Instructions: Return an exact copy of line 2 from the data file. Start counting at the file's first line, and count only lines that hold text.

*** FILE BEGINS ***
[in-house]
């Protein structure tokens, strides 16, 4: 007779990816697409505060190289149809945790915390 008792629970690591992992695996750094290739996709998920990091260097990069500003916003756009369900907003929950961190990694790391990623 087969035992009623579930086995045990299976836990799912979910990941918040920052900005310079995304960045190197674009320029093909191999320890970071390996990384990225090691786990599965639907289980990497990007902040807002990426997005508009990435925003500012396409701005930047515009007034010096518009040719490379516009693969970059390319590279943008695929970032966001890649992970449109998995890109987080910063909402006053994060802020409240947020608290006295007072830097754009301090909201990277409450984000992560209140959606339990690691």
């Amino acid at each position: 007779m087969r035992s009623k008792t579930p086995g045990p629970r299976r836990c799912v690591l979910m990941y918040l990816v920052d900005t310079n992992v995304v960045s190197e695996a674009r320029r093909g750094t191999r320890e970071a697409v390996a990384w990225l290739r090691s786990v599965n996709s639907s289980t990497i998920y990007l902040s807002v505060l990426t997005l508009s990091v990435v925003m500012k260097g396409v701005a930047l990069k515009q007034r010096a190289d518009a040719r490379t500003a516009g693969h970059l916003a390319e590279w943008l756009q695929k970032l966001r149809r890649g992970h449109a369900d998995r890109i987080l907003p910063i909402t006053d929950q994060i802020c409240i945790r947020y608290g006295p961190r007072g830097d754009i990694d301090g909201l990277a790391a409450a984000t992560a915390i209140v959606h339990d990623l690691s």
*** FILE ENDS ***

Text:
């Protein structure tokens, strides 16, 4: 007779990816697409505060190289149809945790915390 008792629970690591992992695996750094290739996709998920990091260097990069500003916003756009369900907003929950961190990694790391990623 087969035992009623579930086995045990299976836990799912979910990941918040920052900005310079995304960045190197674009320029093909191999320890970071390996990384990225090691786990599965639907289980990497990007902040807002990426997005508009990435925003500012396409701005930047515009007034010096518009040719490379516009693969970059390319590279943008695929970032966001890649992970449109998995890109987080910063909402006053994060802020409240947020608290006295007072830097754009301090909201990277409450984000992560209140959606339990690691």